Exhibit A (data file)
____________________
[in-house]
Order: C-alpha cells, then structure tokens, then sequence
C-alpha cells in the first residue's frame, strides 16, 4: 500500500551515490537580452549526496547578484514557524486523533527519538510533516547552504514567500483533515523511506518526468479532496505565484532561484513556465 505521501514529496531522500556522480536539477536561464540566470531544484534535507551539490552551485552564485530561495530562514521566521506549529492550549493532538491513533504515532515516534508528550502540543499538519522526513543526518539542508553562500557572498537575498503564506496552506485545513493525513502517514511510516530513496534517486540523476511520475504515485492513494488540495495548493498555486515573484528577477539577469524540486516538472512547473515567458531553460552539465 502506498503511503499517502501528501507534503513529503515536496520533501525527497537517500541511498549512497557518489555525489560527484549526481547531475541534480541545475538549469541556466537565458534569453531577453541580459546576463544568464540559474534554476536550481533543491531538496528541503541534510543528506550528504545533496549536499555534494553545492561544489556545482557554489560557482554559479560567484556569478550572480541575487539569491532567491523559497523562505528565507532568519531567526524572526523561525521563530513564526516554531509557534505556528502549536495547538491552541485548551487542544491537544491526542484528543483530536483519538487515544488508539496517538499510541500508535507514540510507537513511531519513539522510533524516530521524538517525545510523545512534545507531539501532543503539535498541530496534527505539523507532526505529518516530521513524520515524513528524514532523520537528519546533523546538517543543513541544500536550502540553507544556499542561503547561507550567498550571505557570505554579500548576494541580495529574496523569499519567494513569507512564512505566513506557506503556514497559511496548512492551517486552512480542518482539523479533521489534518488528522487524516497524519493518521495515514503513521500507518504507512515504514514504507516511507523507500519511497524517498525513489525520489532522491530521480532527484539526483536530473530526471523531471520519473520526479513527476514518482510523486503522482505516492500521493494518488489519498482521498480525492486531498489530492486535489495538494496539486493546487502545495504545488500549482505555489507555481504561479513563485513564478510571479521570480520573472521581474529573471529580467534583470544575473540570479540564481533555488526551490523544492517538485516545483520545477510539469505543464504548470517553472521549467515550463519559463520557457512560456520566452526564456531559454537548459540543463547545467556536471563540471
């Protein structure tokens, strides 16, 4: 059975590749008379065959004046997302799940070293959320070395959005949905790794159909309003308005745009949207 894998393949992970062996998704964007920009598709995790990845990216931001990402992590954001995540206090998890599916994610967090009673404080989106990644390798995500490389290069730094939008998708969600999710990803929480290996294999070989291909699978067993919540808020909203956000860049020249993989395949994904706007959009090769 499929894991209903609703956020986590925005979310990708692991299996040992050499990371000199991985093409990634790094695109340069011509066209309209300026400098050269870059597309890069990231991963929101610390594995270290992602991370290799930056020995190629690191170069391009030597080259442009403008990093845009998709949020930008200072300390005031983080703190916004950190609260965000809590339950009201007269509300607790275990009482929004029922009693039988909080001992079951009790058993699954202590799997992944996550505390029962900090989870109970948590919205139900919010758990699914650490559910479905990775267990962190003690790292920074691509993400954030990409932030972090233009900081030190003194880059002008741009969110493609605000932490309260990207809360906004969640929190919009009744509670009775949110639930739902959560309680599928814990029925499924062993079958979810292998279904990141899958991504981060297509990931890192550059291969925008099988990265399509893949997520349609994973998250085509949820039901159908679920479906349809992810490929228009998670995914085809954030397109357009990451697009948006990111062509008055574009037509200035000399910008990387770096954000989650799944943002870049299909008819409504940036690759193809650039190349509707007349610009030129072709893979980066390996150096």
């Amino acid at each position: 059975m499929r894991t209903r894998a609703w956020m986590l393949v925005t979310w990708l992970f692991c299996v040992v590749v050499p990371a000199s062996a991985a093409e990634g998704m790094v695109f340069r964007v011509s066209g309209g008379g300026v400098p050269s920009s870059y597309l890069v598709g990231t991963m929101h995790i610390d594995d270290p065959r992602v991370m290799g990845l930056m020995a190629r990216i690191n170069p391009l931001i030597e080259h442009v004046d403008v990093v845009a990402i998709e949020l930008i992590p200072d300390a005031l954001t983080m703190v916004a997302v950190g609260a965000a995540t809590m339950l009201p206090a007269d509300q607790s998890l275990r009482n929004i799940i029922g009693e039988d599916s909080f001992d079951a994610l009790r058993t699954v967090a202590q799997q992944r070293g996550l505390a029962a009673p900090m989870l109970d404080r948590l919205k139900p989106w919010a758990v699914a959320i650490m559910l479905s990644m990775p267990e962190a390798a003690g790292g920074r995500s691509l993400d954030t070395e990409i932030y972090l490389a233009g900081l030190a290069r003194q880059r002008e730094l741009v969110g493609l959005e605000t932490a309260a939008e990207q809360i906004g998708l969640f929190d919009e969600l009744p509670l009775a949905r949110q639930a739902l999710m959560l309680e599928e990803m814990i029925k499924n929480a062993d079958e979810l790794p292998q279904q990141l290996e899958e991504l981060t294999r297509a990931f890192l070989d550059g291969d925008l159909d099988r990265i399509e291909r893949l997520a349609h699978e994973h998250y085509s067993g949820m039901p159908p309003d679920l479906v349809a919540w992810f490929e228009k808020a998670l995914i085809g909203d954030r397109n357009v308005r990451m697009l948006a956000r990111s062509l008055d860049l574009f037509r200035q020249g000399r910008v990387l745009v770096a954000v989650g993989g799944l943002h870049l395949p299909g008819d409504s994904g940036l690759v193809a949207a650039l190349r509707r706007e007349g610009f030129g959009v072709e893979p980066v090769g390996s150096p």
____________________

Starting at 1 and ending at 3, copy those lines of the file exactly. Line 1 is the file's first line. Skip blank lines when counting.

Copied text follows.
[in-house]
Order: C-alpha cells, then structure tokens, then sequence
C-alpha cells in the first residue's frame, strides 16, 4: 500500500551515490537580452549526496547578484514557524486523533527519538510533516547552504514567500483533515523511506518526468479532496505565484532561484513556465 505521501514529496531522500556522480536539477536561464540566470531544484534535507551539490552551485552564485530561495530562514521566521506549529492550549493532538491513533504515532515516534508528550502540543499538519522526513543526518539542508553562500557572498537575498503564506496552506485545513493525513502517514511510516530513496534517486540523476511520475504515485492513494488540495495548493498555486515573484528577477539577469524540486516538472512547473515567458531553460552539465 502506498503511503499517502501528501507534503513529503515536496520533501525527497537517500541511498549512497557518489555525489560527484549526481547531475541534480541545475538549469541556466537565458534569453531577453541580459546576463544568464540559474534554476536550481533543491531538496528541503541534510543528506550528504545533496549536499555534494553545492561544489556545482557554489560557482554559479560567484556569478550572480541575487539569491532567491523559497523562505528565507532568519531567526524572526523561525521563530513564526516554531509557534505556528502549536495547538491552541485548551487542544491537544491526542484528543483530536483519538487515544488508539496517538499510541500508535507514540510507537513511531519513539522510533524516530521524538517525545510523545512534545507531539501532543503539535498541530496534527505539523507532526505529518516530521513524520515524513528524514532523520537528519546533523546538517543543513541544500536550502540553507544556499542561503547561507550567498550571505557570505554579500548576494541580495529574496523569499519567494513569507512564512505566513506557506503556514497559511496548512492551517486552512480542518482539523479533521489534518488528522487524516497524519493518521495515514503513521500507518504507512515504514514504507516511507523507500519511497524517498525513489525520489532522491530521480532527484539526483536530473530526471523531471520519473520526479513527476514518482510523486503522482505516492500521493494518488489519498482521498480525492486531498489530492486535489495538494496539486493546487502545495504545488500549482505555489507555481504561479513563485513564478510571479521570480520573472521581474529573471529580467534583470544575473540570479540564481533555488526551490523544492517538485516545483520545477510539469505543464504548470517553472521549467515550463519559463520557457512560456520566452526564456531559454537548459540543463547545467556536471563540471